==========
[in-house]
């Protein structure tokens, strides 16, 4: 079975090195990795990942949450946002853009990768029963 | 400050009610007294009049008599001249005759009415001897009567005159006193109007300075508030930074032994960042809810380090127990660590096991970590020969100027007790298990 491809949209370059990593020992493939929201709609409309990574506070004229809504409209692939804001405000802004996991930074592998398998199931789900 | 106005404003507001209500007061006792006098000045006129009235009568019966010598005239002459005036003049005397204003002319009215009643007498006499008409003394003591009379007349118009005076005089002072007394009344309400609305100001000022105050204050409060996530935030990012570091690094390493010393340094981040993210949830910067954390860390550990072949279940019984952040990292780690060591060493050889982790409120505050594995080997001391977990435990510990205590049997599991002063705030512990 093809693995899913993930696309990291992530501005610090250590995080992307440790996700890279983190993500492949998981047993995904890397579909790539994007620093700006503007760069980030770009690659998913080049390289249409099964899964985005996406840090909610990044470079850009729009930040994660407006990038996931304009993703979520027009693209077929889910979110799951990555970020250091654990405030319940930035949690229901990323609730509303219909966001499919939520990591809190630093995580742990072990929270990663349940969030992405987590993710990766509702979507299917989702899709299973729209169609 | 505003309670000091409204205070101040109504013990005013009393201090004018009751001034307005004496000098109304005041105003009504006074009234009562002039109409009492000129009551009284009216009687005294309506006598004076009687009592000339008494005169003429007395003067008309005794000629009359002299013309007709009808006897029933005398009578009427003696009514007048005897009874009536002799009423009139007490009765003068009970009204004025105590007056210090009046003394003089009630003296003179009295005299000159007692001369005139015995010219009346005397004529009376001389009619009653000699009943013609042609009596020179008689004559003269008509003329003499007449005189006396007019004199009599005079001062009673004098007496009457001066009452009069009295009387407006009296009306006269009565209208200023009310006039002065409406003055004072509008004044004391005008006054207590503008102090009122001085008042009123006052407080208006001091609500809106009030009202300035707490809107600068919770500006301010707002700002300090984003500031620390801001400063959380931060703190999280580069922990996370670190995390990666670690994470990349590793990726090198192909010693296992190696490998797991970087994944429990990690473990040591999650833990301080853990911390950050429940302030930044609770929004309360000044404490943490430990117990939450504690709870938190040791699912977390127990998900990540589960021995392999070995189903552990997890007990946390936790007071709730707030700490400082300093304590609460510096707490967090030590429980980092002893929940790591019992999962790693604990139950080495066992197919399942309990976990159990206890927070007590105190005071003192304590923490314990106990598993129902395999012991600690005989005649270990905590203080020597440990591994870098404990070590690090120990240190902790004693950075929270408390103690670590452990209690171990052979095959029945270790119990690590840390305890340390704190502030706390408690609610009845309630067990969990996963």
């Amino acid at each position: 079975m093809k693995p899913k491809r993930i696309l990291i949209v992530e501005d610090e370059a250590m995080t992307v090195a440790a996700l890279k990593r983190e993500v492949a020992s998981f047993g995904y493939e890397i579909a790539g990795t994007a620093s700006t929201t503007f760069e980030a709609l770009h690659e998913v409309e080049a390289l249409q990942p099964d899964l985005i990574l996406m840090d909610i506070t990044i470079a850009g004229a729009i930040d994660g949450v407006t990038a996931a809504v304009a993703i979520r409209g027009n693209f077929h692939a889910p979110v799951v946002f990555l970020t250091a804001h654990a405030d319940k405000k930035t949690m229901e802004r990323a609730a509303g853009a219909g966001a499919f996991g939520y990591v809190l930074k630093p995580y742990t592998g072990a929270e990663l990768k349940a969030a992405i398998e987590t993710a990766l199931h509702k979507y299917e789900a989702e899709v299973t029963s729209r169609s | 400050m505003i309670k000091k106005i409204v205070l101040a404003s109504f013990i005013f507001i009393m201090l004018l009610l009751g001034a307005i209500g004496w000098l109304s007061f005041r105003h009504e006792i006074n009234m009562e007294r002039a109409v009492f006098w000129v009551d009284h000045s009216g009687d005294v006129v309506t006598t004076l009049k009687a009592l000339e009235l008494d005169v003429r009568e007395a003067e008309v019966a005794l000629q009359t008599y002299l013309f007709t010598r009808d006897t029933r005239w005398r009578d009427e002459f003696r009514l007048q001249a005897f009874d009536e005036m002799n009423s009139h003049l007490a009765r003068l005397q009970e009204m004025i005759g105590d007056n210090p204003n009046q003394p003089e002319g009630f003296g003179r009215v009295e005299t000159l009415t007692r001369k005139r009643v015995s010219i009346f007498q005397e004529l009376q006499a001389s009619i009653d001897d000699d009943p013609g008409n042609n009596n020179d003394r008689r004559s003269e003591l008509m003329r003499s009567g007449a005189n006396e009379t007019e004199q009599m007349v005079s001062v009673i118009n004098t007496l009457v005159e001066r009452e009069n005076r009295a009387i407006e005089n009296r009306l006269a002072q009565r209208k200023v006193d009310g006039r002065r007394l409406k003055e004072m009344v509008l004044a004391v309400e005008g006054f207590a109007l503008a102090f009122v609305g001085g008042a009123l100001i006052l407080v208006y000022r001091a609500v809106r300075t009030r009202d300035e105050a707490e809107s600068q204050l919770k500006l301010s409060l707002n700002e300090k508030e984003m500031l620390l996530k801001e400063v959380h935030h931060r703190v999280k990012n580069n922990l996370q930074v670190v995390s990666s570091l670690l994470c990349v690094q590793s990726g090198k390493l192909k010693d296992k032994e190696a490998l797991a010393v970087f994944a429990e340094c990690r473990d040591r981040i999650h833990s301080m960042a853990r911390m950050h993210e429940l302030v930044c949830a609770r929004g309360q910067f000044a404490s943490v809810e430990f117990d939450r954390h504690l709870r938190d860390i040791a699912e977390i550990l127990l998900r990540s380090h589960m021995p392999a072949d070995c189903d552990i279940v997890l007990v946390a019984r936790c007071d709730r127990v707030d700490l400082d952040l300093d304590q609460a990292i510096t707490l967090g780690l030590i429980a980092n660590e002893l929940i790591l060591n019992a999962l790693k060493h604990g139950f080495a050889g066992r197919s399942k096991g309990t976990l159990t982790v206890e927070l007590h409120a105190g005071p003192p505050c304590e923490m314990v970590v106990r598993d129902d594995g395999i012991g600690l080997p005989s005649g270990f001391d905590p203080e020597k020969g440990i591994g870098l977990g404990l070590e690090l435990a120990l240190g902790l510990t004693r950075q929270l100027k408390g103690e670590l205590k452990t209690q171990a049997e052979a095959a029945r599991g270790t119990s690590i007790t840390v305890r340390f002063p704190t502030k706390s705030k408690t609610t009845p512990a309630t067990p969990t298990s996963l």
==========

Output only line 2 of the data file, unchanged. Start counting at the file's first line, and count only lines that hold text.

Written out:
């Protein structure tokens, strides 16, 4: 079975090195990795990942949450946002853009990768029963 | 400050009610007294009049008599001249005759009415001897009567005159006193109007300075508030930074032994960042809810380090127990660590096991970590020969100027007790298990 491809949209370059990593020992493939929201709609409309990574506070004229809504409209692939804001405000802004996991930074592998398998199931789900 | 106005404003507001209500007061006792006098000045006129009235009568019966010598005239002459005036003049005397204003002319009215009643007498006499008409003394003591009379007349118009005076005089002072007394009344309400609305100001000022105050204050409060996530935030990012570091690094390493010393340094981040993210949830910067954390860390550990072949279940019984952040990292780690060591060493050889982790409120505050594995080997001391977990435990510990205590049997599991002063705030512990 093809693995899913993930696309990291992530501005610090250590995080992307440790996700890279983190993500492949998981047993995904890397579909790539994007620093700006503007760069980030770009690659998913080049390289249409099964899964985005996406840090909610990044470079850009729009930040994660407006990038996931304009993703979520027009693209077929889910979110799951990555970020250091654990405030319940930035949690229901990323609730509303219909966001499919939520990591809190630093995580742990072990929270990663349940969030992405987590993710990766509702979507299917989702899709299973729209169609 | 505003309670000091409204205070101040109504013990005013009393201090004018009751001034307005004496000098109304005041105003009504006074009234009562002039109409009492000129009551009284009216009687005294309506006598004076009687009592000339008494005169003429007395003067008309005794000629009359002299013309007709009808006897029933005398009578009427003696009514007048005897009874009536002799009423009139007490009765003068009970009204004025105590007056210090009046003394003089009630003296003179009295005299000159007692001369005139015995010219009346005397004529009376001389009619009653000699009943013609042609009596020179008689004559003269008509003329003499007449005189006396007019004199009599005079001062009673004098007496009457001066009452009069009295009387407006009296009306006269009565209208200023009310006039002065409406003055004072509008004044004391005008006054207590503008102090009122001085008042009123006052407080208006001091609500809106009030009202300035707490809107600068919770500006301010707002700002300090984003500031620390801001400063959380931060703190999280580069922990996370670190995390990666670690994470990349590793990726090198192909010693296992190696490998797991970087994944429990990690473990040591999650833990301080853990911390950050429940302030930044609770929004309360000044404490943490430990117990939450504690709870938190040791699912977390127990998900990540589960021995392999070995189903552990997890007990946390936790007071709730707030700490400082300093304590609460510096707490967090030590429980980092002893929940790591019992999962790693604990139950080495066992197919399942309990976990159990206890927070007590105190005071003192304590923490314990106990598993129902395999012991600690005989005649270990905590203080020597440990591994870098404990070590690090120990240190902790004693950075929270408390103690670590452990209690171990052979095959029945270790119990690590840390305890340390704190502030706390408690609610009845309630067990969990996963």